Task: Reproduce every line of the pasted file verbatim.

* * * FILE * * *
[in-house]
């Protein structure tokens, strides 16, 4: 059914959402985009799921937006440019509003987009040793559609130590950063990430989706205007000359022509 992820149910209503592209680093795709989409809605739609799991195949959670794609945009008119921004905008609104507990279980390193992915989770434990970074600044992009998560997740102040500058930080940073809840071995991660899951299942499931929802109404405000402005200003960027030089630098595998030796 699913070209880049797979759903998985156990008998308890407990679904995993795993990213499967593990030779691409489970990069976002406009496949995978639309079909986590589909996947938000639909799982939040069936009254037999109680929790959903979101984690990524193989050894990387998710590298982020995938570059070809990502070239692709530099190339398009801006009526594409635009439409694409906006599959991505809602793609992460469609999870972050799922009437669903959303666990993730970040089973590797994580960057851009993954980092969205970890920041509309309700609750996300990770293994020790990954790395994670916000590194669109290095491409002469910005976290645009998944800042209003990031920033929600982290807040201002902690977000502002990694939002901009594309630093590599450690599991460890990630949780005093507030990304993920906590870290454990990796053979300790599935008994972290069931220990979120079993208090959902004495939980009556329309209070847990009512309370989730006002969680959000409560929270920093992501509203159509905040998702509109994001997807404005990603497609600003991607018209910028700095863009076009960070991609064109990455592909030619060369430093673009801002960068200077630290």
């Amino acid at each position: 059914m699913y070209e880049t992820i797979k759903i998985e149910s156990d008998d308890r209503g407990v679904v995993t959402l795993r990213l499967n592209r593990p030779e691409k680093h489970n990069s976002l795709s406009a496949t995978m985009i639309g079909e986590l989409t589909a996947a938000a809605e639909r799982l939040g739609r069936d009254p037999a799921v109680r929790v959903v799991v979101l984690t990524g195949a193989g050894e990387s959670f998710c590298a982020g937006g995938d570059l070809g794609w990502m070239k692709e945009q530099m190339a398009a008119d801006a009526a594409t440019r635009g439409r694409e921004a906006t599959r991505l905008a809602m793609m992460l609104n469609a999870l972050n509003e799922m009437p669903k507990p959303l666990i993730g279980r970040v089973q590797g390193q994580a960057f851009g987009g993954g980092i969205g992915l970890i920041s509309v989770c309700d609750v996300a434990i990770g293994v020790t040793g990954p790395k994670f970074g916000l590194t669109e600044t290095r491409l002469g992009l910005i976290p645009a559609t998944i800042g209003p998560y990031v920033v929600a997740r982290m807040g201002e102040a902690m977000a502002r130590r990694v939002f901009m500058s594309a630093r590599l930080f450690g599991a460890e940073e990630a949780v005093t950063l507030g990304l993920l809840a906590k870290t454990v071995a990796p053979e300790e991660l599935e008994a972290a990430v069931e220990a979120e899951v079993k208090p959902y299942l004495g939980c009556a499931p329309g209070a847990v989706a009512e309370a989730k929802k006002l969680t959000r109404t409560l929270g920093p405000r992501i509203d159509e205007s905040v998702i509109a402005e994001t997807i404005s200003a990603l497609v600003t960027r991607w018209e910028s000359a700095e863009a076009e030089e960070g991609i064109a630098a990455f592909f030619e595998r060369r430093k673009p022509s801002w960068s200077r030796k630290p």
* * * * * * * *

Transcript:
[in-house]
């Protein structure tokens, strides 16, 4: 059914959402985009799921937006440019509003987009040793559609130590950063990430989706205007000359022509 992820149910209503592209680093795709989409809605739609799991195949959670794609945009008119921004905008609104507990279980390193992915989770434990970074600044992009998560997740102040500058930080940073809840071995991660899951299942499931929802109404405000402005200003960027030089630098595998030796 699913070209880049797979759903998985156990008998308890407990679904995993795993990213499967593990030779691409489970990069976002406009496949995978639309079909986590589909996947938000639909799982939040069936009254037999109680929790959903979101984690990524193989050894990387998710590298982020995938570059070809990502070239692709530099190339398009801006009526594409635009439409694409906006599959991505809602793609992460469609999870972050799922009437669903959303666990993730970040089973590797994580960057851009993954980092969205970890920041509309309700609750996300990770293994020790990954790395994670916000590194669109290095491409002469910005976290645009998944800042209003990031920033929600982290807040201002902690977000502002990694939002901009594309630093590599450690599991460890990630949780005093507030990304993920906590870290454990990796053979300790599935008994972290069931220990979120079993208090959902004495939980009556329309209070847990009512309370989730006002969680959000409560929270920093992501509203159509905040998702509109994001997807404005990603497609600003991607018209910028700095863009076009960070991609064109990455592909030619060369430093673009801002960068200077630290």
């Amino acid at each position: 059914m699913y070209e880049t992820i797979k759903i998985e149910s156990d008998d308890r209503g407990v679904v995993t959402l795993r990213l499967n592209r593990p030779e691409k680093h489970n990069s976002l795709s406009a496949t995978m985009i639309g079909e986590l989409t589909a996947a938000a809605e639909r799982l939040g739609r069936d009254p037999a799921v109680r929790v959903v799991v979101l984690t990524g195949a193989g050894e990387s959670f998710c590298a982020g937006g995938d570059l070809g794609w990502m070239k692709e945009q530099m190339a398009a008119d801006a009526a594409t440019r635009g439409r694409e921004a906006t599959r991505l905008a809602m793609m992460l609104n469609a999870l972050n509003e799922m009437p669903k507990p959303l666990i993730g279980r970040v089973q590797g390193q994580a960057f851009g987009g993954g980092i969205g992915l970890i920041s509309v989770c309700d609750v996300a434990i990770g293994v020790t040793g990954p790395k994670f970074g916000l590194t669109e600044t290095r491409l002469g992009l910005i976290p645009a559609t998944i800042g209003p998560y990031v920033v929600a997740r982290m807040g201002e102040a902690m977000a502002r130590r990694v939002f901009m500058s594309a630093r590599l930080f450690g599991a460890e940073e990630a949780v005093t950063l507030g990304l993920l809840a906590k870290t454990v071995a990796p053979e300790e991660l599935e008994a972290a990430v069931e220990a979120e899951v079993k208090p959902y299942l004495g939980c009556a499931p329309g209070a847990v989706a009512e309370a989730k929802k006002l969680t959000r109404t409560l929270g920093p405000r992501i509203d159509e205007s905040v998702i509109a402005e994001t997807i404005s200003a990603l497609v600003t960027r991607w018209e910028s000359a700095e863009a076009e030089e960070g991609i064109a630098a990455f592909f030619e595998r060369r430093k673009p022509s801002w960068s200077r030796k630290p």